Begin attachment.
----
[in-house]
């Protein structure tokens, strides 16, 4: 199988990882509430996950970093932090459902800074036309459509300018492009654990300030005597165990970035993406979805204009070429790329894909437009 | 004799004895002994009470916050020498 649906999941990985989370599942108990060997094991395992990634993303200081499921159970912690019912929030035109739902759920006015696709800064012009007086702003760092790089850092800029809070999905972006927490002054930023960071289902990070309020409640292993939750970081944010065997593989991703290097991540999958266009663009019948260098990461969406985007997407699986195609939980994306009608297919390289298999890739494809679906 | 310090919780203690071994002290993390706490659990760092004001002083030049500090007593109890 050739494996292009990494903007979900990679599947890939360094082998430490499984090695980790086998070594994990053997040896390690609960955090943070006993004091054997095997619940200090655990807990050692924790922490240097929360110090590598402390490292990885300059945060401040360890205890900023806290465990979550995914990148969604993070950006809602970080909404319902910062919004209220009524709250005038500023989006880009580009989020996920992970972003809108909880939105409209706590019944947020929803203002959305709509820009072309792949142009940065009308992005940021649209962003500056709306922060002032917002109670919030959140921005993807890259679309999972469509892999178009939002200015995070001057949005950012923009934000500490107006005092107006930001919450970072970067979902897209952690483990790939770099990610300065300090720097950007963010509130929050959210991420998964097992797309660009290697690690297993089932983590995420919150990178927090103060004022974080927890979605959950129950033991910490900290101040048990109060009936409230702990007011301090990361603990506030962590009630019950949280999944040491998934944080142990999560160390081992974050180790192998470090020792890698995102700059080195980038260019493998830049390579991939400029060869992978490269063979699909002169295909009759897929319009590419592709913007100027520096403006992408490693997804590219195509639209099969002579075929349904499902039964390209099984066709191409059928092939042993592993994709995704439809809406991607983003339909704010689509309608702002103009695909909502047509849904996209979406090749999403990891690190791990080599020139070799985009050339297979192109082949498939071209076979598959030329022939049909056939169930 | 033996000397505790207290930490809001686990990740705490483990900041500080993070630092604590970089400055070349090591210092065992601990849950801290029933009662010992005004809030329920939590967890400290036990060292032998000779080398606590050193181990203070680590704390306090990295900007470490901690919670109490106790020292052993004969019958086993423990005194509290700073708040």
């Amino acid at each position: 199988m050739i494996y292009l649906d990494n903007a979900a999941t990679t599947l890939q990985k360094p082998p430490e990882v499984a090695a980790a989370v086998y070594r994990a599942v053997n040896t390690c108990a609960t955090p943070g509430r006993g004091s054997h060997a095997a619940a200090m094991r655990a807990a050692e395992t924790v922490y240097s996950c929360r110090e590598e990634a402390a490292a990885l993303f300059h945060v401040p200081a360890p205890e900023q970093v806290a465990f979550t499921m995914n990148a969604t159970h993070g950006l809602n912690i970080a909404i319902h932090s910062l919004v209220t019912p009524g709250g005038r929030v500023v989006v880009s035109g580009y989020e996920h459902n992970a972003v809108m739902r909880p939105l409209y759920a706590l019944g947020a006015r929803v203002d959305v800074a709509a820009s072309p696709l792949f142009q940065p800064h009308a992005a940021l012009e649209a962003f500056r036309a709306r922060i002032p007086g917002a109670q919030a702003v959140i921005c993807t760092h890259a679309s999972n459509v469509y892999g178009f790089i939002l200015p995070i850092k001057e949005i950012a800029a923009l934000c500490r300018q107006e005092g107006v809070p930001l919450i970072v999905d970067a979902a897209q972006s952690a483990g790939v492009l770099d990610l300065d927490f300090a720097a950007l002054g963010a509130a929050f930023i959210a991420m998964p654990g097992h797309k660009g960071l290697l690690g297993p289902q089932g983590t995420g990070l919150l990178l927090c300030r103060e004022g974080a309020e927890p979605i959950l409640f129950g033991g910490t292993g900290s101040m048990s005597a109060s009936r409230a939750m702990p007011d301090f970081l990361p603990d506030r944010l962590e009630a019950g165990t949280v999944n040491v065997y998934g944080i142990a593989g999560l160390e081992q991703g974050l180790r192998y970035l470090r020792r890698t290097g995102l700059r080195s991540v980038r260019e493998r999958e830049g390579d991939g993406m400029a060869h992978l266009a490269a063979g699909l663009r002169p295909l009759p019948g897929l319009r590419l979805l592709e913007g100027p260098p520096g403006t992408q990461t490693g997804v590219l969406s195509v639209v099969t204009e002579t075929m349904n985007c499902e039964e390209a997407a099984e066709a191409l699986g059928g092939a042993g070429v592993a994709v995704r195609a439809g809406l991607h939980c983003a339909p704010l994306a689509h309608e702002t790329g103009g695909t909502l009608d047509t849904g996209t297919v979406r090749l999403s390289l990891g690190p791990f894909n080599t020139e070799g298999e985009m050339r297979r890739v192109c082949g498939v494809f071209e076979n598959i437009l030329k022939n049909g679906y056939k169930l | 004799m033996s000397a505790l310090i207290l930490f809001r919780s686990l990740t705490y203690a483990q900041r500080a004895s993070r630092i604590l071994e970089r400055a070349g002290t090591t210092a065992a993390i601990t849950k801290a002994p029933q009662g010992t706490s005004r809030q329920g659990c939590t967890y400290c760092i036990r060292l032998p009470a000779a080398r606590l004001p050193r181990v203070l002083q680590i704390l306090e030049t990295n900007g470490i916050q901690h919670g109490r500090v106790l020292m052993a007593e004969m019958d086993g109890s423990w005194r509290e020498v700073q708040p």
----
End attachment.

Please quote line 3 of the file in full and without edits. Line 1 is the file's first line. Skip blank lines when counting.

């Amino acid at each position: 199988m050739i494996y292009l649906d990494n903007a979900a999941t990679t599947l890939q990985k360094p082998p430490e990882v499984a090695a980790a989370v086998y070594r994990a599942v053997n040896t390690c108990a609960t955090p943070g509430r006993g004091s054997h060997a095997a619940a200090m094991r655990a807990a050692e395992t924790v922490y240097s996950c929360r110090e590598e990634a402390a490292a990885l993303f300059h945060v401040p200081a360890p205890e900023q970093v806290a465990f979550t499921m995914n990148a969604t159970h993070g950006l809602n912690i970080a909404i319902h932090s910062l919004v209220t019912p009524g709250g005038r929030v500023v989006v880009s035109g580009y989020e996920h459902n992970a972003v809108m739902r909880p939105l409209y759920a706590l019944g947020a006015r929803v203002d959305v800074a709509a820009s072309p696709l792949f142009q940065p800064h009308a992005a940021l012009e649209a962003f500056r036309a709306r922060i002032p007086g917002a109670q919030a702003v959140i921005c993807t760092h890259a679309s999972n459509v469509y892999g178009f790089i939002l200015p995070i850092k001057e949005i950012a800029a923009l934000c500490r300018q107006e005092g107006v809070p930001l919450i970072v999905d970067a979902a897209q972006s952690a483990g790939v492009l770099d990610l300065d927490f300090a720097a950007l002054g963010a509130a929050f930023i959210a991420m998964p654990g097992h797309k660009g960071l290697l690690g297993p289902q089932g983590t995420g990070l919150l990178l927090c300030r103060e004022g974080a309020e927890p979605i959950l409640f129950g033991g910490t292993g900290s101040m048990s005597a109060s009936r409230a939750m702990p007011d301090f970081l990361p603990d506030r944010l962590e009630a019950g165990t949280v999944n040491v065997y998934g944080i142990a593989g999560l160390e081992q991703g974050l180790r192998y970035l470090r020792r890698t290097g995102l700059r080195s991540v980038r260019e493998r999958e830049g390579d991939g993406m400029a060869h992978l266009a490269a063979g699909l663009r002169p295909l009759p019948g897929l319009r590419l979805l592709e913007g100027p260098p520096g403006t992408q990461t490693g997804v590219l969406s195509v639209v099969t204009e002579t075929m349904n985007c499902e039964e390209a997407a099984e066709a191409l699986g059928g092939a042993g070429v592993a994709v995704r195609a439809g809406l991607h939980c983003a339909p704010l994306a689509h309608e702002t790329g103009g695909t909502l009608d047509t849904g996209t297919v979406r090749l999403s390289l990891g690190p791990f894909n080599t020139e070799g298999e985009m050339r297979r890739v192109c082949g498939v494809f071209e076979n598959i437009l030329k022939n049909g679906y056939k169930l | 004799m033996s000397a505790l310090i207290l930490f809001r919780s686990l990740t705490y203690a483990q900041r500080a004895s993070r630092i604590l071994e970089r400055a070349g002290t090591t210092a065992a993390i601990t849950k801290a002994p029933q009662g010992t706490s005004r809030q329920g659990c939590t967890y400290c760092i036990r060292l032998p009470a000779a080398r606590l004001p050193r181990v203070l002083q680590i704390l306090e030049t990295n900007g470490i916050q901690h919670g109490r500090v106790l020292m052993a007593e004969m019958d086993g109890s423990w005194r509290e020498v700073q708040p």